An old tip that’s still worth remembering… Ira Sargent is enumerated in the 1850 and 1860 US Census under the last name of his step-father, Asa Landon. Ira was born in the 1840s and his father, Clark Sargent, died around 1848. By 1850 his mother had married Asa Landon. Ira’s 1870 marriage record is probably the first document where he actually provided his name to the records clerk. Chances are someone else gave his name to the 1850 and 1860 census enumerator. Your relative might have known his “name,” but might never have had a chance to give it to the clerk, enumerator, etc. until after he was “of age.” Is that why you can’t find your person in any record until they get married?
This is your periodic reminder to back up your digital data. You’ll be glad you did if something goes wrong. And sooner or later, something will.
Always consider the possibility that your relative may be listed with only their initials in any document or record. Some individuals who did not necessarily prefer using their initials were still recorded without their full first or middle name anyway. Some census takers were particularly fond of using initials and the occasional newspaper editor resorted to using them as well. My great-grandfather Mimka John Habben often went by “M. J.” My paternal grandfather, shown in the picture with his truck, often used just his as well–he also occasionally signed his name this way as well.
Whenever you locate a deed of interest in a local county record book, look at the deeds before and after (at least two or three). Your ancestor might have recorded more than one deed at one time or the person from whom he purchased property may have recorded multiple deeds one after the other. Multiple deeds for your ancestor provide property details that will need to be researched further so you can have all records of real property acquisition and ownership termination for your ancestor. If the person from whom you ancestor purchased property recorded multiple deeds at the same time, there may be some clues there about your ancestor’s larger “network” of friends, associates, and relatives or about the person from whom your ancestor purchased the property.
If your ancestor’s chattel goods were sold at auction after their death, is there also a valuation of the specific property? Comparing the appraised value of items to the same value can be interesting. Actual prices can vary quite a bit, depending on the item, who is bidding on it, and how badly they want to purchase it. What’s more interesting is to see how the values of items purchased by close family members compare to the appraised value. I’ve seen a few cases where the prices paid by the widow were a fraction of the appraised value and items purchased by others were closer to the appraised value. The sale of items may have been a legal necessity, but in some locations, neighbors may have avoided serious […]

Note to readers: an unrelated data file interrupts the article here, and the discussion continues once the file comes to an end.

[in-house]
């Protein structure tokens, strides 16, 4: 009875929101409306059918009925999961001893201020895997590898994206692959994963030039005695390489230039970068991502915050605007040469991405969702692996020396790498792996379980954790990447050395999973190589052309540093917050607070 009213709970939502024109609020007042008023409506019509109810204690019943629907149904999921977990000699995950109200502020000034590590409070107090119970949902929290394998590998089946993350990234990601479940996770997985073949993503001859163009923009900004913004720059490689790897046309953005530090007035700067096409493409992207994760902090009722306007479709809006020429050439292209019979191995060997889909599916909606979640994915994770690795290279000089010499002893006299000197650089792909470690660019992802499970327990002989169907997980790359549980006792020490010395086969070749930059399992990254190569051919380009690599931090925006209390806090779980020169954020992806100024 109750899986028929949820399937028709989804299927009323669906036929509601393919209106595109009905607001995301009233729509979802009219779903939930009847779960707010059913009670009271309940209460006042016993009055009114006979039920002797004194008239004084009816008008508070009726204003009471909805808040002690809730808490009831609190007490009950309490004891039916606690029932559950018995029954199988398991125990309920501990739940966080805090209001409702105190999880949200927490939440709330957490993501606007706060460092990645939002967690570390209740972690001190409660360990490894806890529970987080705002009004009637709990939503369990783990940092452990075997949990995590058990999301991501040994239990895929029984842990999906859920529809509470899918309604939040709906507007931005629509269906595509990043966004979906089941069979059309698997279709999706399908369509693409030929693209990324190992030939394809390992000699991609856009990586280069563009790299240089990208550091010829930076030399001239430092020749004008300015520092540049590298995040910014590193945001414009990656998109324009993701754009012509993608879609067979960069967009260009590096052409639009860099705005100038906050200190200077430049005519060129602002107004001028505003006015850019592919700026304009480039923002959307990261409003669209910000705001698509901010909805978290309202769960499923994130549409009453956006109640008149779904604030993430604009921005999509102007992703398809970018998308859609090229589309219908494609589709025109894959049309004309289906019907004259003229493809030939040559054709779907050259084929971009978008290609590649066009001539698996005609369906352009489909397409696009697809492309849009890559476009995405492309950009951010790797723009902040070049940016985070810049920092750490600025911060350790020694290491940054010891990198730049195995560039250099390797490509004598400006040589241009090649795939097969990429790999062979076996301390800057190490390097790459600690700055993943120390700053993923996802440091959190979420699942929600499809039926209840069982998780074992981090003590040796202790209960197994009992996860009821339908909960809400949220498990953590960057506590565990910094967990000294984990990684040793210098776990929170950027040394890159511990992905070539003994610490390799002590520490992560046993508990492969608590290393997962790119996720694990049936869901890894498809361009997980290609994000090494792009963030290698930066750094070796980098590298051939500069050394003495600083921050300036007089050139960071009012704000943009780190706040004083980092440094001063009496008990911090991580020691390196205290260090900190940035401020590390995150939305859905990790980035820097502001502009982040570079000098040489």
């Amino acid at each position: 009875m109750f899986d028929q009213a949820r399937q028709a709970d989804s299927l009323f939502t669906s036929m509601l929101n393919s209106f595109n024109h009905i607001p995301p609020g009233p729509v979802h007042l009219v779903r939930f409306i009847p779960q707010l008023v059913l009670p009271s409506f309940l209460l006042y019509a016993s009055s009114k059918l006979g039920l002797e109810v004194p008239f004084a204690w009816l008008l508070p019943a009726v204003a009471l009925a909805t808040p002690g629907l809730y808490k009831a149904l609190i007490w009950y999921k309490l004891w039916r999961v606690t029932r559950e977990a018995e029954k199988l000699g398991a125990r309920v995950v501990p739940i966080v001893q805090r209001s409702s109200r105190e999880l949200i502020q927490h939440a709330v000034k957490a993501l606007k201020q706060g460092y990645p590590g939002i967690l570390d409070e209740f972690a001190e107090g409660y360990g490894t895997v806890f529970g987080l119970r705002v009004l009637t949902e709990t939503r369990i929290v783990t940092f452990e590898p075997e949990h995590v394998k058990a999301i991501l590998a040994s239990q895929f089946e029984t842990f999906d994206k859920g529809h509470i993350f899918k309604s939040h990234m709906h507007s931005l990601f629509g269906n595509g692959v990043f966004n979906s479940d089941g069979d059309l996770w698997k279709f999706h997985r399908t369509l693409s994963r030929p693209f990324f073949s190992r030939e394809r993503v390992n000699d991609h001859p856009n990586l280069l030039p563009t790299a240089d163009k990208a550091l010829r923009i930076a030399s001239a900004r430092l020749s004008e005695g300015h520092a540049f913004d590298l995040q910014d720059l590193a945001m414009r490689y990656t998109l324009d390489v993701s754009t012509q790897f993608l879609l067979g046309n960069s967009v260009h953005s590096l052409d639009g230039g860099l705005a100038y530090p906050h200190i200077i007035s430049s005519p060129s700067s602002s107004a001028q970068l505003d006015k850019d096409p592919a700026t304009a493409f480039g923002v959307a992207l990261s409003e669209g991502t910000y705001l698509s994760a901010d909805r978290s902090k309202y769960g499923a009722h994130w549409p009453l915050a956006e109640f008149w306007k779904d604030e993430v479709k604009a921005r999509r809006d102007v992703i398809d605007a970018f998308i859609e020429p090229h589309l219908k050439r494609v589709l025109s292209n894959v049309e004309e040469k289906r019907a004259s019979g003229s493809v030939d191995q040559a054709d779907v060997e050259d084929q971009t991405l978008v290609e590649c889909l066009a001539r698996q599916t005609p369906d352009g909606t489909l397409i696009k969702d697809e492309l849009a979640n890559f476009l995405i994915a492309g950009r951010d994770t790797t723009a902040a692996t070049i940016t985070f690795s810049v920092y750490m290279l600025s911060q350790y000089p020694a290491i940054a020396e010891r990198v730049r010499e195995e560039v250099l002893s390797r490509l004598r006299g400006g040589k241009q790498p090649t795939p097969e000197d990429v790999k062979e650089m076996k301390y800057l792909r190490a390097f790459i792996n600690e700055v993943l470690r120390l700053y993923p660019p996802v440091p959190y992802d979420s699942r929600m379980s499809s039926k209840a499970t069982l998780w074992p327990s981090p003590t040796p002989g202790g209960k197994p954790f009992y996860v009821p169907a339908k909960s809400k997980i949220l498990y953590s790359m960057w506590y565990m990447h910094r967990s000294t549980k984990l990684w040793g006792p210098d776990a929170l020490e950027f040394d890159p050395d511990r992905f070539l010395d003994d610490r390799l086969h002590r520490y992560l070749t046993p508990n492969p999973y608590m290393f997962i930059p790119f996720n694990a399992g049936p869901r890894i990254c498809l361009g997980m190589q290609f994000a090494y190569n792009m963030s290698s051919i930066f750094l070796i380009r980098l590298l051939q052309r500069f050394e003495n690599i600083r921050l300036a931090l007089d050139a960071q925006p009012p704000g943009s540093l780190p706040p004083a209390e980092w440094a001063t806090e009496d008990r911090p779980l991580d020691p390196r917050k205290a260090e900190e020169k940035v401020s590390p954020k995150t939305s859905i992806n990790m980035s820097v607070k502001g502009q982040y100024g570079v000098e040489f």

De Moss, Van Hoorebeke, Van De Walle, and similar names with “de,” “van,” and “van de,” have spaces between the prefix and the rest of the name. The problem is that sometimes they don’t have a space between the “van,” “van de,” or “de” and are all run together. When querying any electronic database for these names, make certain to search for DeMoss, De Moss, and maybe even just “Moss,” Different sites handle these names differently and what worked to locate the name on one site may not work on another. Occasionally Van De gets morphed into “Vander.”
We don’t normally do “news” on here, but the FamilySearch United States Wills and Deeds Experimental Search is worth a look. Automated reading of script reading of local record copies of land and probate records in the United States are included. Keep in mind that the material indexed is only what is in the FamilySearch collection.
I located a guardianship petition in Illinois in 1908. It mentions the two minor children, the guardian, and the guardian’s sureties. The documents indicated the ages of the children, but I got to wondering about the ages of the others on the document. The actual guardian being appointed was in his early twenties. His mother was living but his father (the original guardian) had passed away a few months earlier. The sureties on the guardian’s bond were his uncles, men in their fifties. One uncle is known to have had twelve children and probably had enough obligations as it was. If you have a document that involves several family members who were living at the time, have you thought about what stages they were at in their lives […]